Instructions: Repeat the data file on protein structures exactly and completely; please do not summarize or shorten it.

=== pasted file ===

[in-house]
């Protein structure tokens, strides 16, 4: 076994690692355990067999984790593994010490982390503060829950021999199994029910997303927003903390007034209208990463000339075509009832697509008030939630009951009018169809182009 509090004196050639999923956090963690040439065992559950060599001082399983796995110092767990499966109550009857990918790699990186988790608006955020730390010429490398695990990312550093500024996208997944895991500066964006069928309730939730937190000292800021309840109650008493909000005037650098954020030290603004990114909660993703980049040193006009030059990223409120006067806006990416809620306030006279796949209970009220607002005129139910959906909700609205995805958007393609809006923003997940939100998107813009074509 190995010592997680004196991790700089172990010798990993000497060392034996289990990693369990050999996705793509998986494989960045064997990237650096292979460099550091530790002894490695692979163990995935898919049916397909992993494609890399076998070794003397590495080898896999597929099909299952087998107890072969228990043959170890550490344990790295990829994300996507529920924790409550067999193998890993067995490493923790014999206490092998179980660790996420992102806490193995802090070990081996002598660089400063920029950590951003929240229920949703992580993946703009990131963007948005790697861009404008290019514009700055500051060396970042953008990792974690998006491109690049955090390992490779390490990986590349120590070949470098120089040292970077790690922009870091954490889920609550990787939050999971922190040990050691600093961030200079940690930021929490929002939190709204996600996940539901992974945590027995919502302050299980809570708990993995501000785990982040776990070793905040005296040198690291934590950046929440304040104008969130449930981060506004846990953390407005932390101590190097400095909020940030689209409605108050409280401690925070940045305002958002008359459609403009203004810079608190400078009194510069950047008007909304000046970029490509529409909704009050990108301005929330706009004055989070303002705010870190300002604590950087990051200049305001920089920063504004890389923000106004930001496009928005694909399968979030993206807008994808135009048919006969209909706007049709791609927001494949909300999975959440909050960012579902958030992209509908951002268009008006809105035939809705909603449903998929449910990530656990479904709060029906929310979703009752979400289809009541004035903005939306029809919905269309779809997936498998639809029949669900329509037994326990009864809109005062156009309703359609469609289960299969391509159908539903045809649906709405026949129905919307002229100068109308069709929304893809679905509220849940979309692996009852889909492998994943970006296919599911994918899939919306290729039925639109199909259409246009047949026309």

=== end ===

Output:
[in-house]
């Protein structure tokens, strides 16, 4: 076994690692355990067999984790593994010490982390503060829950021999199994029910997303927003903390007034209208990463000339075509009832697509008030939630009951009018169809182009 509090004196050639999923956090963690040439065992559950060599001082399983796995110092767990499966109550009857990918790699990186988790608006955020730390010429490398695990990312550093500024996208997944895991500066964006069928309730939730937190000292800021309840109650008493909000005037650098954020030290603004990114909660993703980049040193006009030059990223409120006067806006990416809620306030006279796949209970009220607002005129139910959906909700609205995805958007393609809006923003997940939100998107813009074509 190995010592997680004196991790700089172990010798990993000497060392034996289990990693369990050999996705793509998986494989960045064997990237650096292979460099550091530790002894490695692979163990995935898919049916397909992993494609890399076998070794003397590495080898896999597929099909299952087998107890072969228990043959170890550490344990790295990829994300996507529920924790409550067999193998890993067995490493923790014999206490092998179980660790996420992102806490193995802090070990081996002598660089400063920029950590951003929240229920949703992580993946703009990131963007948005790697861009404008290019514009700055500051060396970042953008990792974690998006491109690049955090390992490779390490990986590349120590070949470098120089040292970077790690922009870091954490889920609550990787939050999971922190040990050691600093961030200079940690930021929490929002939190709204996600996940539901992974945590027995919502302050299980809570708990993995501000785990982040776990070793905040005296040198690291934590950046929440304040104008969130449930981060506004846990953390407005932390101590190097400095909020940030689209409605108050409280401690925070940045305002958002008359459609403009203004810079608190400078009194510069950047008007909304000046970029490509529409909704009050990108301005929330706009004055989070303002705010870190300002604590950087990051200049305001920089920063504004890389923000106004930001496009928005694909399968979030993206807008994808135009048919006969209909706007049709791609927001494949909300999975959440909050960012579902958030992209509908951002268009008006809105035939809705909603449903998929449910990530656990479904709060029906929310979703009752979400289809009541004035903005939306029809919905269309779809997936498998639809029949669900329509037994326990009864809109005062156009309703359609469609289960299969391509159908539903045809649906709405026949129905919307002229100068109308069709929304893809679905509220849940979309692996009852889909492998994943970006296919599911994918899939919306290729039925639109199909259409246009047949026309």